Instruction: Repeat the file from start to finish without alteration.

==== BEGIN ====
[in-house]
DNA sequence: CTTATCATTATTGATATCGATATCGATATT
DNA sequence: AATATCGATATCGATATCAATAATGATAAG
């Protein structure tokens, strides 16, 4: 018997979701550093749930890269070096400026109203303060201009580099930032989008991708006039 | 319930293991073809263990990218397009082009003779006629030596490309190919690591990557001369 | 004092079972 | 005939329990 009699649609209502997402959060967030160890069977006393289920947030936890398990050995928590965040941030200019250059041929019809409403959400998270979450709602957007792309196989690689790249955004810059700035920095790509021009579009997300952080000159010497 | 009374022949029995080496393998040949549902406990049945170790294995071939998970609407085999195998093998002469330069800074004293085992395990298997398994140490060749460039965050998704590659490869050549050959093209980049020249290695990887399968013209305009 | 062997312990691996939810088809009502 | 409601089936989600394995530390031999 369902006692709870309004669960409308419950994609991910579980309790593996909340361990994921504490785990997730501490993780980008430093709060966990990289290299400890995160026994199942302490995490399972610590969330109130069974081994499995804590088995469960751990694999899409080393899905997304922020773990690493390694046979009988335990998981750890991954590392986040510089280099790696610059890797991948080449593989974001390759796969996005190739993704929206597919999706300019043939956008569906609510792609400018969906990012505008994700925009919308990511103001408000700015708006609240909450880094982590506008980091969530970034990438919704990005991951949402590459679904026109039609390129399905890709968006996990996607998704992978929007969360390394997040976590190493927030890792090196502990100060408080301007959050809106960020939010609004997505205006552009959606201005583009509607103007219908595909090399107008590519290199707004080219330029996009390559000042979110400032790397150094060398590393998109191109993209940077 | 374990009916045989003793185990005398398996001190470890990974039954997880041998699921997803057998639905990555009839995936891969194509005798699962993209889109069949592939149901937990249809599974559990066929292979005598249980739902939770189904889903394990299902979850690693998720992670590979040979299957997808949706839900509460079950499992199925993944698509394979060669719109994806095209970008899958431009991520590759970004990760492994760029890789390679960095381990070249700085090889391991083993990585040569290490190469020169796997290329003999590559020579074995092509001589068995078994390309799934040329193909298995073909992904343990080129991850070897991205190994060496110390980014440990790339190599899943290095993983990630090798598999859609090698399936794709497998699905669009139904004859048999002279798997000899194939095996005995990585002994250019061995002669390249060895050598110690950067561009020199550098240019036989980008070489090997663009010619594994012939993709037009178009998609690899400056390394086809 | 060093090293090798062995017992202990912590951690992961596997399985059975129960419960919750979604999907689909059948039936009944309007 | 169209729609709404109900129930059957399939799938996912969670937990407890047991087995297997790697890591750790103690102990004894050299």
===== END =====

[in-house]
DNA sequence: CTTATCATTATTGATATCGATATCGATATT
DNA sequence: AATATCGATATCGATATCAATAATGATAAG
């Protein structure tokens, strides 16, 4: 018997979701550093749930890269070096400026109203303060201009580099930032989008991708006039 | 319930293991073809263990990218397009082009003779006629030596490309190919690591990557001369 | 004092079972 | 005939329990 009699649609209502997402959060967030160890069977006393289920947030936890398990050995928590965040941030200019250059041929019809409403959400998270979450709602957007792309196989690689790249955004810059700035920095790509021009579009997300952080000159010497 | 009374022949029995080496393998040949549902406990049945170790294995071939998970609407085999195998093998002469330069800074004293085992395990298997398994140490060749460039965050998704590659490869050549050959093209980049020249290695990887399968013209305009 | 062997312990691996939810088809009502 | 409601089936989600394995530390031999 369902006692709870309004669960409308419950994609991910579980309790593996909340361990994921504490785990997730501490993780980008430093709060966990990289290299400890995160026994199942302490995490399972610590969330109130069974081994499995804590088995469960751990694999899409080393899905997304922020773990690493390694046979009988335990998981750890991954590392986040510089280099790696610059890797991948080449593989974001390759796969996005190739993704929206597919999706300019043939956008569906609510792609400018969906990012505008994700925009919308990511103001408000700015708006609240909450880094982590506008980091969530970034990438919704990005991951949402590459679904026109039609390129399905890709968006996990996607998704992978929007969360390394997040976590190493927030890792090196502990100060408080301007959050809106960020939010609004997505205006552009959606201005583009509607103007219908595909090399107008590519290199707004080219330029996009390559000042979110400032790397150094060398590393998109191109993209940077 | 374990009916045989003793185990005398398996001190470890990974039954997880041998699921997803057998639905990555009839995936891969194509005798699962993209889109069949592939149901937990249809599974559990066929292979005598249980739902939770189904889903394990299902979850690693998720992670590979040979299957997808949706839900509460079950499992199925993944698509394979060669719109994806095209970008899958431009991520590759970004990760492994760029890789390679960095381990070249700085090889391991083993990585040569290490190469020169796997290329003999590559020579074995092509001589068995078994390309799934040329193909298995073909992904343990080129991850070897991205190994060496110390980014440990790339190599899943290095993983990630090798598999859609090698399936794709497998699905669009139904004859048999002279798997000899194939095996005995990585002994250019061995002669390249060895050598110690950067561009020199550098240019036989980008070489090997663009010619594994012939993709037009178009998609690899400056390394086809 | 060093090293090798062995017992202990912590951690992961596997399985059975129960419960919750979604999907689909059948039936009944309007 | 169209729609709404109900129930059957399939799938996912969670937990407890047991087995297997790697890591750790103690102990004894050299």